Nanoprisms: Gold Nanoprisms as Optoacoustic Signal Nanoamplifiers for In Vivo Bioimaging of Gastrointestinal Cancers (Small 1/2013)

Department of Bio-Nano Science and Engineering, National Key Laboratory of Micro/Nano, Fabrication Technology, Institute of Micro & Nano Science and Technology, Shanghai JiaoTong University, Shanghai, 200240, China.
Small (Impact Factor: 8.37). 01/2013; 9(1):67. DOI: 10.1002/smll.201370007
Source: PubMed


On page 68, PEGylated gold nanoprisms are designed and prepared by J. M. de la Fuente, D. Cui, and co-workers, with the aim to study the feasibility of using them as a novel contrast agent for the hybrid technique of optoacoustic imaging. The nanoprisms are imaged at different scales using different imaging modalities. They are confirmed as biocompatible, and selected colon cancer HT-29 cells are used as research targets. Shown here is an in silico electron tomographic reconstruction of such gold nanostructures, which show promise for application in biomedical imaging, drug delivery, and photothermal therapy.

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Available from: Chenchen Bao, Oct 01, 2015
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    • "a useful tool for a number of biomedical applications such as drug delivery (Han et al. 2007), light-triggered apoptosis (Pérez-Hernández et al. 2015), optoacustic imaging (Bao et al. 2013), and thermal and optical sensing of biomarkers (Howes et al. 2014; Polo et al. 2013). Among the different nanostructures reported in the literature, anisotropic nanoparticles and particularly gold nanorods (AuNR) present several advantages in comparison with more conventional spherical nanoparticles . "
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    ABSTRACT: In this article, we describe how it is possible to tune the size and the aspect ratio of gold nanorods obtained using a highly efficient protocol based on the use of hydroquinone as a reducing agent by varying the amounts of CTAB and silver ions present in the “seed-growth” solution. Our approach not only allows us to prepare nanorods with a four times increased Au3+ reduction yield, when compared with the commonly used protocol based on ascorbic acid, but also allows a remarkable reduction of 50–60 % of the amount of CTAB needed. In fact, according to our findings, the concentration of CTAB present in the seed-growth solution do not linearly influence the final aspect ratio of the obtained nanorods, and an optimal concentration range between 30 and 50 mM has been identified as the one that is able to generate particles with more elongated shapes. On the optimized protocol, the effect of the concentration of Ag+ ions in the seed-growth solution and the stability of the obtained particles has also been investigated.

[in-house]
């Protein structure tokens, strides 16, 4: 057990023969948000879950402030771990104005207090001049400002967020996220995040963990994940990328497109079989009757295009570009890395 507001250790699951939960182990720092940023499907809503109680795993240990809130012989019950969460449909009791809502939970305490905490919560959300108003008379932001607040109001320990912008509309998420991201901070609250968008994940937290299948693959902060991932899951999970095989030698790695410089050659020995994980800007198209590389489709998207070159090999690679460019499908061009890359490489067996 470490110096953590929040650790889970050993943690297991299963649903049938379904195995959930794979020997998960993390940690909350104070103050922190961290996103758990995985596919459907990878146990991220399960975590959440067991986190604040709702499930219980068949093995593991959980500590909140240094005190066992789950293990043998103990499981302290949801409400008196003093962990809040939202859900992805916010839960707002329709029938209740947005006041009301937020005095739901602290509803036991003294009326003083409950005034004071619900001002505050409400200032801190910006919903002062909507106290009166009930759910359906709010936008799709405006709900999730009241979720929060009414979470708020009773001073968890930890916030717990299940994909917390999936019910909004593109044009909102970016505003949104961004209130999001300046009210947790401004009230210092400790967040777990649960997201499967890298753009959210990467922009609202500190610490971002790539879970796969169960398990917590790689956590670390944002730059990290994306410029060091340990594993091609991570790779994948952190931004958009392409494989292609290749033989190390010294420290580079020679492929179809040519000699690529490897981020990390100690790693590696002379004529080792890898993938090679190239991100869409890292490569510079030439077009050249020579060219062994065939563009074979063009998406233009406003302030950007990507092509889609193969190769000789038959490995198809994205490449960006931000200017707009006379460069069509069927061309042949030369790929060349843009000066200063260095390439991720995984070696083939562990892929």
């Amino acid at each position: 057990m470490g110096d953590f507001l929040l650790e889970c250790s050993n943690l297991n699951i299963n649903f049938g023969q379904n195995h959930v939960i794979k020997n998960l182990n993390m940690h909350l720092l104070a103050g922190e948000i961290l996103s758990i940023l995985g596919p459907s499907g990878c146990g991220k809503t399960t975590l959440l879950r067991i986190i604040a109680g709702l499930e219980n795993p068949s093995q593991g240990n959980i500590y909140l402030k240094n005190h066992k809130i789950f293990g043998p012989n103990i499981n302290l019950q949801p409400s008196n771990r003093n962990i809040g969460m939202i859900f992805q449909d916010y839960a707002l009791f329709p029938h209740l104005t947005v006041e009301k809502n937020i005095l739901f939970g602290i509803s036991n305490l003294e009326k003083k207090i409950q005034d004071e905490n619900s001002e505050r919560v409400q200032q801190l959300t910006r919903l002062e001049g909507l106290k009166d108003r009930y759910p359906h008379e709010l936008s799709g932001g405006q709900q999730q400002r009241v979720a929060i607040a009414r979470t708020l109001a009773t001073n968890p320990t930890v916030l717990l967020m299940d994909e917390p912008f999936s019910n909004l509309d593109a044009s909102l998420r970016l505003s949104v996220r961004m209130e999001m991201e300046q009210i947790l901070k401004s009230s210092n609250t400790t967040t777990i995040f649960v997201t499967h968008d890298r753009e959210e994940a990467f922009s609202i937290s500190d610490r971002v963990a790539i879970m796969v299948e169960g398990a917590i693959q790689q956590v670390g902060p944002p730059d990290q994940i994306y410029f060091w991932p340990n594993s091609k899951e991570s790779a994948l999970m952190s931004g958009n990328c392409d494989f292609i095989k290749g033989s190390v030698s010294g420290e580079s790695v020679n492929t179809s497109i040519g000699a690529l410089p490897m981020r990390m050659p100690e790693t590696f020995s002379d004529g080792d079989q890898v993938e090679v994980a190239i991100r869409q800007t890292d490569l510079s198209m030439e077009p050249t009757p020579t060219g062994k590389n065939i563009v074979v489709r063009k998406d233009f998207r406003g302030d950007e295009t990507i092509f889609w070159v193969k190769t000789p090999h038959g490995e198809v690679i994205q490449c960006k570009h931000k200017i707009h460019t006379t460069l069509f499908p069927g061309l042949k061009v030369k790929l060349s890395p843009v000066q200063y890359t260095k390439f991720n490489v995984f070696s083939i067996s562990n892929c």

Journal of Nanoparticle Research 08/2015; 17(8). DOI:10.1007/s11051-015-3136-9 · 2.18 Impact Factor
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    • "Organic fluorochromes, while preferred for labelling in preclinical and clinical optical imaging, are often not ideal as they typically lose their light absorbing properties following light exposure. We have recently developed a powerful in vivo MSOT contrast agent by incorporating the strong photo-absorbing probe indocyanine green (ICG) into PEGylated liposomes (Beziere et al., 2015), demonstrating enhanced optoacoustic imaging characteristics compared to gold nanorods (Bao et al., 2013; Herzog et al., 2012; Lozano et al., 2012) for the same number of nanoparticles injected. "